A federal appeals court is ordering the Environmental Protection Agency (EPA) to take action within 90 days to revise standards meant to protect children from lead-based paint. The San Francisco-based Court of Appeals for the 9th Circuit ruled Wednesday that the EPA has taken too long to act on a 2009 petition from health and environmental groups who want the agency to further restrict lead paint limitations. The judges issued a “writ of mandamus,” a rare edict from a federal court that requires a litigant to take action.
The EPA told the court that it would take another six years to develop a lead paint rule, which the judges did not accept. “EPA fails to identify a single case where a court has upheld an eight year delay as reasonable, let alone a fourteen year delay, if we take into account the six more years EPA asserts it needs to take action,” Judge Mary Schroeder, nominated by former President Carter, wrote on behalf of herself and Judge Randy Smith, a George W. Bush nominee. The judges said the EPA also has an unambiguous duty to act. Scientific studies point toward a higher danger to children from lead paint than when Congress developed standards in the 1990s, studies that the EPA did not dispute.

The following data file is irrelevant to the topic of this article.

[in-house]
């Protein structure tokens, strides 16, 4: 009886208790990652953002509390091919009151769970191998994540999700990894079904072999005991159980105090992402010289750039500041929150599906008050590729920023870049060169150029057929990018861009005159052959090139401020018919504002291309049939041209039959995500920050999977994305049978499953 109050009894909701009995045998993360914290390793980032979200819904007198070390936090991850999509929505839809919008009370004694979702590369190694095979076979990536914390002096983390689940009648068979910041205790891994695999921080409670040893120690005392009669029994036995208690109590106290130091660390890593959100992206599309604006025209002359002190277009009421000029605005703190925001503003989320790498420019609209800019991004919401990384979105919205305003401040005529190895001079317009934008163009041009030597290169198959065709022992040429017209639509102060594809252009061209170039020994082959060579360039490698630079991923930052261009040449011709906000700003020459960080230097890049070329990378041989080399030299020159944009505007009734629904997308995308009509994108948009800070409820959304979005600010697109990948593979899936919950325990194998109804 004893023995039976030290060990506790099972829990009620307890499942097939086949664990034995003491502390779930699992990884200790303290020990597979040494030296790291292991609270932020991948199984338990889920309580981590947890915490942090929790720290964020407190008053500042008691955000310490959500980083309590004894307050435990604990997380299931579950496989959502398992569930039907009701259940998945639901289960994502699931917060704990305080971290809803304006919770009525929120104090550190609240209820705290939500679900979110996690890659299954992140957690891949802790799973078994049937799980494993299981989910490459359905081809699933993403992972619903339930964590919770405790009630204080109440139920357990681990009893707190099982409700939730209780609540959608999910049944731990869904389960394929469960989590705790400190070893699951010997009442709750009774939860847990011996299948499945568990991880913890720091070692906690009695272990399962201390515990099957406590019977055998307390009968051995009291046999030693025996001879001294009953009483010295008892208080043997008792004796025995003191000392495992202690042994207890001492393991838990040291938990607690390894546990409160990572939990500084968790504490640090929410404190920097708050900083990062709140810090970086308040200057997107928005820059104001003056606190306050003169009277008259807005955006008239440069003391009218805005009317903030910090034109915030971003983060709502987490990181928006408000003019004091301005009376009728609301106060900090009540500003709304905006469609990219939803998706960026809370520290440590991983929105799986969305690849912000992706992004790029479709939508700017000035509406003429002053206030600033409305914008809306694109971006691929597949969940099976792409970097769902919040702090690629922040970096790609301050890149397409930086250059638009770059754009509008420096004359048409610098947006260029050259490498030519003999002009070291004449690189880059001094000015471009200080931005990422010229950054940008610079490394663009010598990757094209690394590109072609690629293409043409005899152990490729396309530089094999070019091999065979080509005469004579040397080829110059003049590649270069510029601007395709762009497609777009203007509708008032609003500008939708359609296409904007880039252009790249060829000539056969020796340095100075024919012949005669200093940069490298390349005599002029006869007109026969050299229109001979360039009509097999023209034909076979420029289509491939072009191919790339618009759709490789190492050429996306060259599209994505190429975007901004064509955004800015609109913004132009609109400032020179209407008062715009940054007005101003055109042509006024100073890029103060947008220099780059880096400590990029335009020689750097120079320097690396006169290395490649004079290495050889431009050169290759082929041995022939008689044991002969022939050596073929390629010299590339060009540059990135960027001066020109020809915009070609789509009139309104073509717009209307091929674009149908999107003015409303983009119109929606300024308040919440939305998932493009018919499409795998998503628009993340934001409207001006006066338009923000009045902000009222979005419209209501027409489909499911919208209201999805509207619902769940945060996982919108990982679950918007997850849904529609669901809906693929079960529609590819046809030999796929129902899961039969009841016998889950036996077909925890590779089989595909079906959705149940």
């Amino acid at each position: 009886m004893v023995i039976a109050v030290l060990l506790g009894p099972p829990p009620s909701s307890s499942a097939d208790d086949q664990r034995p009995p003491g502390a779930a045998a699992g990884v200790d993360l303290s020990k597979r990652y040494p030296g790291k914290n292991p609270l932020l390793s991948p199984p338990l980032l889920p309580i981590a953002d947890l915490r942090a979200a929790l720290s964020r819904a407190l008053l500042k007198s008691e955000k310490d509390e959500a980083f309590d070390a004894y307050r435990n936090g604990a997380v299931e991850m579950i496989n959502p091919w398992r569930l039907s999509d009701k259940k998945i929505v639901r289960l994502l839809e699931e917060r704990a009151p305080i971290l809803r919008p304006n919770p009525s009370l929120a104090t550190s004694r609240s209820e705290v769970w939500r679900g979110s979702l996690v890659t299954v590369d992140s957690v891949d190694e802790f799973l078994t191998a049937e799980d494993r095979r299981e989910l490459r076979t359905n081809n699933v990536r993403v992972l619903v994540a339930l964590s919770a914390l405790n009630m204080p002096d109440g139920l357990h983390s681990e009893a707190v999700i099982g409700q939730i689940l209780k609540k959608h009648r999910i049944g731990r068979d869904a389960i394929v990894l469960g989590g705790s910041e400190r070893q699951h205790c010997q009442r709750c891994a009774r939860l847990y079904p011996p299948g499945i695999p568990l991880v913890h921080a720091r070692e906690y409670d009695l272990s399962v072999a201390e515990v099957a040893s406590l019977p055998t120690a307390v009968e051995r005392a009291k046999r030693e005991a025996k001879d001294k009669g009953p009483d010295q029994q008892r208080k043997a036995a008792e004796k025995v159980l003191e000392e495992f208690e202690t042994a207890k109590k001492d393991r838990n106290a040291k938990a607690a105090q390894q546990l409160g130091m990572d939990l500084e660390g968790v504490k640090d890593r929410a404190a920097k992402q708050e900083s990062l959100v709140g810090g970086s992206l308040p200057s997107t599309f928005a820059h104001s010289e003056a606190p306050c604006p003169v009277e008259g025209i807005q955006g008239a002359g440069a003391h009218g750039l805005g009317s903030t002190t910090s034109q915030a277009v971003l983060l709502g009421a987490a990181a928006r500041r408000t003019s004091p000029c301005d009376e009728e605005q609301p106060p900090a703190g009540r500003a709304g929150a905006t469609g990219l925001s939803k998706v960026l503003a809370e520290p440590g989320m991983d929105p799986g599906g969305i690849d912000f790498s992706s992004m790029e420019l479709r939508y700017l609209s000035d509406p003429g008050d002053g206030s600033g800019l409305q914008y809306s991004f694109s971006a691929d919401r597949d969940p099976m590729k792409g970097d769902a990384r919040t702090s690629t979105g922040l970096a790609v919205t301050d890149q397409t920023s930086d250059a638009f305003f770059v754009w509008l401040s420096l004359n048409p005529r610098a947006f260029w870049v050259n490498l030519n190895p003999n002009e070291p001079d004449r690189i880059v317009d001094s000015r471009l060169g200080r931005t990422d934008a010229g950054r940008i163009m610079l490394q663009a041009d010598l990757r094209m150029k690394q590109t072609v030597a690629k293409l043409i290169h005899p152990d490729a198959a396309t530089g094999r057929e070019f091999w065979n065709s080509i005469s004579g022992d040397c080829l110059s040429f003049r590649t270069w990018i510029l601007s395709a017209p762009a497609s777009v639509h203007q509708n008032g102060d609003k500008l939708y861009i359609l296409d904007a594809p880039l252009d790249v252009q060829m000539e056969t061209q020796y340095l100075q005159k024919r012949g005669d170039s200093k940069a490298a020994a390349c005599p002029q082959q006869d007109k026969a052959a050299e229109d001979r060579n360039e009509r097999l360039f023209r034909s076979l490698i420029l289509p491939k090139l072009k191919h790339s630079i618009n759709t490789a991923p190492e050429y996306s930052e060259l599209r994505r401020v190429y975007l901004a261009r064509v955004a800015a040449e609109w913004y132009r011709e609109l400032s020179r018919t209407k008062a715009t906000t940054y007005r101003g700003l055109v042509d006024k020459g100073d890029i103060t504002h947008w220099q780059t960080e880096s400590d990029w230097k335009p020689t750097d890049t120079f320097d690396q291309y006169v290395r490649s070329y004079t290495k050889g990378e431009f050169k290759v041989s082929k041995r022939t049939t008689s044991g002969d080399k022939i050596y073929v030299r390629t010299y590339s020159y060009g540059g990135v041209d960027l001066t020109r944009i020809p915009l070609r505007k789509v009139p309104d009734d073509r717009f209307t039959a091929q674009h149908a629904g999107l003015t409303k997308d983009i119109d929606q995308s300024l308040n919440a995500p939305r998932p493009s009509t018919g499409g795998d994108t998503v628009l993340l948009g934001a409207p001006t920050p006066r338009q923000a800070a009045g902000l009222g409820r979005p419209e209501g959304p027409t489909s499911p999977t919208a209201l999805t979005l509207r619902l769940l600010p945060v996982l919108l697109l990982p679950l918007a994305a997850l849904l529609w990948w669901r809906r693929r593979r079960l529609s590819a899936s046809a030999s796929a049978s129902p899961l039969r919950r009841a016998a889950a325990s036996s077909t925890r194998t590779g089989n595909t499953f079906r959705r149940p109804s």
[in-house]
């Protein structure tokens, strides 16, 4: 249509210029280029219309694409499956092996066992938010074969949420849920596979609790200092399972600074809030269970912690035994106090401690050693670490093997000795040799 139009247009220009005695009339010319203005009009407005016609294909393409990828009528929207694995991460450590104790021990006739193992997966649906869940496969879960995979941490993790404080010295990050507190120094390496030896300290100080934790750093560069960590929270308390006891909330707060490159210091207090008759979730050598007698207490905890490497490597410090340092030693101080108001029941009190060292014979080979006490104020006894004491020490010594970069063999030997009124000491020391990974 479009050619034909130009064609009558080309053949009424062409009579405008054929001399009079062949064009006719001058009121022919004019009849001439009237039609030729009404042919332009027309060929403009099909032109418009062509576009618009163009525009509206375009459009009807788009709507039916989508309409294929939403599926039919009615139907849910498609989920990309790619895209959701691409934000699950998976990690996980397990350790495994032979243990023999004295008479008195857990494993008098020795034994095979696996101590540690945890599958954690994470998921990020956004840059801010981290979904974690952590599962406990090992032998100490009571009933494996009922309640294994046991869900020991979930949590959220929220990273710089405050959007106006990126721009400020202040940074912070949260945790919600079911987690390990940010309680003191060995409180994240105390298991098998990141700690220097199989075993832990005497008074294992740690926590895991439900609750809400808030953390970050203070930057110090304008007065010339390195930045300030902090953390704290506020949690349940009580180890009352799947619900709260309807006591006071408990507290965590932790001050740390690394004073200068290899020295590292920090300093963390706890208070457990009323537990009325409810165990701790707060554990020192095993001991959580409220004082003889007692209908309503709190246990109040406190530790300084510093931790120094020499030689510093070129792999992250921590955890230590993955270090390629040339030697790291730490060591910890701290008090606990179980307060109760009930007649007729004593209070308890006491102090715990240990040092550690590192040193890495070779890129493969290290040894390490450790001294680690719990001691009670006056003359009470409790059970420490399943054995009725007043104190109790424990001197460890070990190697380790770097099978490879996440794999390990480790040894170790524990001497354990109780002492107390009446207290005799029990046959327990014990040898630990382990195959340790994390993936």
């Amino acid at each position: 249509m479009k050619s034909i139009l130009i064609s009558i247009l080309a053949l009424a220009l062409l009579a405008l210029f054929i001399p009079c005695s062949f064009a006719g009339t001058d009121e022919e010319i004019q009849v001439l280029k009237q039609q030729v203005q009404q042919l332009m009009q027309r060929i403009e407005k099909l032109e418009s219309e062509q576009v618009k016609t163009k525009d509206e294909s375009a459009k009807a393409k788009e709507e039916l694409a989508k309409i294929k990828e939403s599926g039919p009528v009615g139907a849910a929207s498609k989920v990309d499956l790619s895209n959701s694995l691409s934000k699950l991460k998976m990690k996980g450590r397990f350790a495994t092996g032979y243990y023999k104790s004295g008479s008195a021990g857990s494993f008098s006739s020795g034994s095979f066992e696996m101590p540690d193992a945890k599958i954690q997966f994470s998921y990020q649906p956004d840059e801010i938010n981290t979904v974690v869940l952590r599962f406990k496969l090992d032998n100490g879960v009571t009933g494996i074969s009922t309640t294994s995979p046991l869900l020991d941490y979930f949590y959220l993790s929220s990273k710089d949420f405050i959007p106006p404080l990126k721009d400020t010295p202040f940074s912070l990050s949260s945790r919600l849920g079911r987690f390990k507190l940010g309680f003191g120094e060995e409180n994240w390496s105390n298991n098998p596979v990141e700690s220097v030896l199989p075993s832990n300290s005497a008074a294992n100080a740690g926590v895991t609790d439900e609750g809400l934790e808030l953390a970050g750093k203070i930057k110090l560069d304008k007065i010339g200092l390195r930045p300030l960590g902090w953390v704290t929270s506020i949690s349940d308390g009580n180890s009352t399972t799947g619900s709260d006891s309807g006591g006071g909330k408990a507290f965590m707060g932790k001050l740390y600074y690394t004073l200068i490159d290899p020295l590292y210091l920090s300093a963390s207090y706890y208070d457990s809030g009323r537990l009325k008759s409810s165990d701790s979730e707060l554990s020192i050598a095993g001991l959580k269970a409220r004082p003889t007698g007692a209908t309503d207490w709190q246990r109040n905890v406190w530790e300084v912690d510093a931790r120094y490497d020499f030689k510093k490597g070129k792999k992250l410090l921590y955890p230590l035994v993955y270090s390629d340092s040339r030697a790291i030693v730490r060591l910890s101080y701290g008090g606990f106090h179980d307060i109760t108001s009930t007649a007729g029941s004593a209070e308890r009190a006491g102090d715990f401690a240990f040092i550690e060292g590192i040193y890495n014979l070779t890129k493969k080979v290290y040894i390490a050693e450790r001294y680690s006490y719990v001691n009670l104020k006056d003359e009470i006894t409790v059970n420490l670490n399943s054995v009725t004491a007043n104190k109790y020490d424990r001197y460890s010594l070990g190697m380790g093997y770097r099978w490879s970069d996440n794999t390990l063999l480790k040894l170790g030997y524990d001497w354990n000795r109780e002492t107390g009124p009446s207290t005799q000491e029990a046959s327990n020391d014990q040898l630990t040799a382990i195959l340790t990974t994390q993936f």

“Under the [Toxic Substances Control Act] and the Paint Hazard Act, Congress set EPA a task, authorized EPA to engage in rulemaking to accomplish that task, and set up a framework for EPA to amend initial rules and standards in light of new information,” the judges said. “The new information is clear in this record: the current standards for dust-lead hazard and lead-based paint hazard are insufficient to accomplish Congress’s goal.”
An EPA spokesman said the agency would review the Wednesday ruling, and pledged that officials would “continue to work diligently on a number of fronts to address issues surrounding childhood lead exposure from multiple sources.” The EPA has declared lead poisoning to be the greatest environmental hazard to children under age six. The agency agreed in 2009 to accept public comments on the lead petition and to initiate a rule-making, but did not set a time period for the rule-making. The judges ordered the EPA to propose a new rule within 90 days and make a final rule within a year after that.